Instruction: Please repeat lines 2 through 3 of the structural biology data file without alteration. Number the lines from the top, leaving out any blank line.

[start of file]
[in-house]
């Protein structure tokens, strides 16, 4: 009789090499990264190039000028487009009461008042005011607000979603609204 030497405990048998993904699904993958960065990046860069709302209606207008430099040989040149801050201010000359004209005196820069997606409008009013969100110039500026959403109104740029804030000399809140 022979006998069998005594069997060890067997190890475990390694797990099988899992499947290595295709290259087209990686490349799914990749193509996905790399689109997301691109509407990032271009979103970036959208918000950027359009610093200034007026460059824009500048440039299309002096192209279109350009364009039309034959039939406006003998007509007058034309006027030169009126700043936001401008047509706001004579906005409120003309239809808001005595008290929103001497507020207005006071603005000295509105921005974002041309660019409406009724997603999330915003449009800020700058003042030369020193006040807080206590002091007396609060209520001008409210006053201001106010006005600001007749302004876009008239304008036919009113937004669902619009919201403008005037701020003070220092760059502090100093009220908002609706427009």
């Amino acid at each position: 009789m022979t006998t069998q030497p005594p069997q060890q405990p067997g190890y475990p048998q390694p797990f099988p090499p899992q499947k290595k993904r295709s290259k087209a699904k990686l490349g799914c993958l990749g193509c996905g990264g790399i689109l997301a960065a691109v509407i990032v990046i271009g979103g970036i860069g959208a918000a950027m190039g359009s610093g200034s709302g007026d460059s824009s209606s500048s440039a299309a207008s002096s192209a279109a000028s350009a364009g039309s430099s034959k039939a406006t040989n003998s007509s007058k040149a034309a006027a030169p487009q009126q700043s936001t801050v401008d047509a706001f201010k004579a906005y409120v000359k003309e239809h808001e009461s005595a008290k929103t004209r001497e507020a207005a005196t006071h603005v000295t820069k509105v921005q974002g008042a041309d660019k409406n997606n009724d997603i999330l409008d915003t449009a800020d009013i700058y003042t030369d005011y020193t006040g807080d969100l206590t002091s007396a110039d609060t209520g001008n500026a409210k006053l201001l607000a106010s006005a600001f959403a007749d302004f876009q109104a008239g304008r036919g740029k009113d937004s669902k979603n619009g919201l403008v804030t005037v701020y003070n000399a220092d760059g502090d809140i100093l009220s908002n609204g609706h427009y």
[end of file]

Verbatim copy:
């Protein structure tokens, strides 16, 4: 009789090499990264190039000028487009009461008042005011607000979603609204 030497405990048998993904699904993958960065990046860069709302209606207008430099040989040149801050201010000359004209005196820069997606409008009013969100110039500026959403109104740029804030000399809140 022979006998069998005594069997060890067997190890475990390694797990099988899992499947290595295709290259087209990686490349799914990749193509996905790399689109997301691109509407990032271009979103970036959208918000950027359009610093200034007026460059824009500048440039299309002096192209279109350009364009039309034959039939406006003998007509007058034309006027030169009126700043936001401008047509706001004579906005409120003309239809808001005595008290929103001497507020207005006071603005000295509105921005974002041309660019409406009724997603999330915003449009800020700058003042030369020193006040807080206590002091007396609060209520001008409210006053201001106010006005600001007749302004876009008239304008036919009113937004669902619009919201403008005037701020003070220092760059502090100093009220908002609706427009």
């Amino acid at each position: 009789m022979t006998t069998q030497p005594p069997q060890q405990p067997g190890y475990p048998q390694p797990f099988p090499p899992q499947k290595k993904r295709s290259k087209a699904k990686l490349g799914c993958l990749g193509c996905g990264g790399i689109l997301a960065a691109v509407i990032v990046i271009g979103g970036i860069g959208a918000a950027m190039g359009s610093g200034s709302g007026d460059s824009s209606s500048s440039a299309a207008s002096s192209a279109a000028s350009a364009g039309s430099s034959k039939a406006t040989n003998s007509s007058k040149a034309a006027a030169p487009q009126q700043s936001t801050v401008d047509a706001f201010k004579a906005y409120v000359k003309e239809h808001e009461s005595a008290k929103t004209r001497e507020a207005a005196t006071h603005v000295t820069k509105v921005q974002g008042a041309d660019k409406n997606n009724d997603i999330l409008d915003t449009a800020d009013i700058y003042t030369d005011y020193t006040g807080d969100l206590t002091s007396a110039d609060t209520g001008n500026a409210k006053l201001l607000a106010s006005a600001f959403a007749d302004f876009q109104a008239g304008r036919g740029k009113d937004s669902k979603n619009g919201l403008v804030t005037v701020y003070n000399a220092d760059g502090d809140i100093l009220s908002n609204g609706h427009y």